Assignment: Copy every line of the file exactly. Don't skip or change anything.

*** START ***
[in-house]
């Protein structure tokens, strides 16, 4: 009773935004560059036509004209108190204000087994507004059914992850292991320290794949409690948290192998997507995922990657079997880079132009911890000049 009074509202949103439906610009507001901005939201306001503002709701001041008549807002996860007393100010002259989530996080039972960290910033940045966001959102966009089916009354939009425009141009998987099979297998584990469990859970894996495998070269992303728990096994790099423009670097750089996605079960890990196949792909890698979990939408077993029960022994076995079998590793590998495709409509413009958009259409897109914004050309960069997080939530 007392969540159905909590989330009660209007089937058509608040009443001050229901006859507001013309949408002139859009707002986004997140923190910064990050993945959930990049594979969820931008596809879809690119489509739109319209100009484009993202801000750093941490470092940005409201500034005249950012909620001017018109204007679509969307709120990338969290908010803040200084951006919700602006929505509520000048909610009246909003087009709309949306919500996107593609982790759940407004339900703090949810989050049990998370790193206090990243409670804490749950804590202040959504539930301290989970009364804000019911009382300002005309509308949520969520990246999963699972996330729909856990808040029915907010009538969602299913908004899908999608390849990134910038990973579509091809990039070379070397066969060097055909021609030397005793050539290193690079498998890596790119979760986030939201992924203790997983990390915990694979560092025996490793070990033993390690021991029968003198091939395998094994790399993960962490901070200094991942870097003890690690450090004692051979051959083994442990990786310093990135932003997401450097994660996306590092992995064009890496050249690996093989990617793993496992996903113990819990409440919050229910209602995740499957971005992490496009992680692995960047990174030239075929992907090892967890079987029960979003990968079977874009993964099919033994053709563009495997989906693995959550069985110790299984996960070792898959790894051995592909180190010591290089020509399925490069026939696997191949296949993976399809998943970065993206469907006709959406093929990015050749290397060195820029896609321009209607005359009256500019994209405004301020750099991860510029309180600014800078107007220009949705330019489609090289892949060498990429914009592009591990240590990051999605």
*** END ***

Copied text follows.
[in-house]
């Protein structure tokens, strides 16, 4: 009773935004560059036509004209108190204000087994507004059914992850292991320290794949409690948290192998997507995922990657079997880079132009911890000049 009074509202949103439906610009507001901005939201306001503002709701001041008549807002996860007393100010002259989530996080039972960290910033940045966001959102966009089916009354939009425009141009998987099979297998584990469990859970894996495998070269992303728990096994790099423009670097750089996605079960890990196949792909890698979990939408077993029960022994076995079998590793590998495709409509413009958009259409897109914004050309960069997080939530 007392969540159905909590989330009660209007089937058509608040009443001050229901006859507001013309949408002139859009707002986004997140923190910064990050993945959930990049594979969820931008596809879809690119489509739109319209100009484009993202801000750093941490470092940005409201500034005249950012909620001017018109204007679509969307709120990338969290908010803040200084951006919700602006929505509520000048909610009246909003087009709309949306919500996107593609982790759940407004339900703090949810989050049990998370790193206090990243409670804490749950804590202040959504539930301290989970009364804000019911009382300002005309509308949520969520990246999963699972996330729909856990808040029915907010009538969602299913908004899908999608390849990134910038990973579509091809990039070379070397066969060097055909021609030397005793050539290193690079498998890596790119979760986030939201992924203790997983990390915990694979560092025996490793070990033993390690021991029968003198091939395998094994790399993960962490901070200094991942870097003890690690450090004692051979051959083994442990990786310093990135932003997401450097994660996306590092992995064009890496050249690996093989990617793993496992996903113990819990409440919050229910209602995740499957971005992490496009992680692995960047990174030239075929992907090892967890079987029960979003990968079977874009993964099919033994053709563009495997989906693995959550069985110790299984996960070792898959790894051995592909180190010591290089020509399925490069026939696997191949296949993976399809998943970065993206469907006709959406093929990015050749290397060195820029896609321009209607005359009256500019994209405004301020750099991860510029309180600014800078107007220009949705330019489609090289892949060498990429914009592009591990240590990051999605």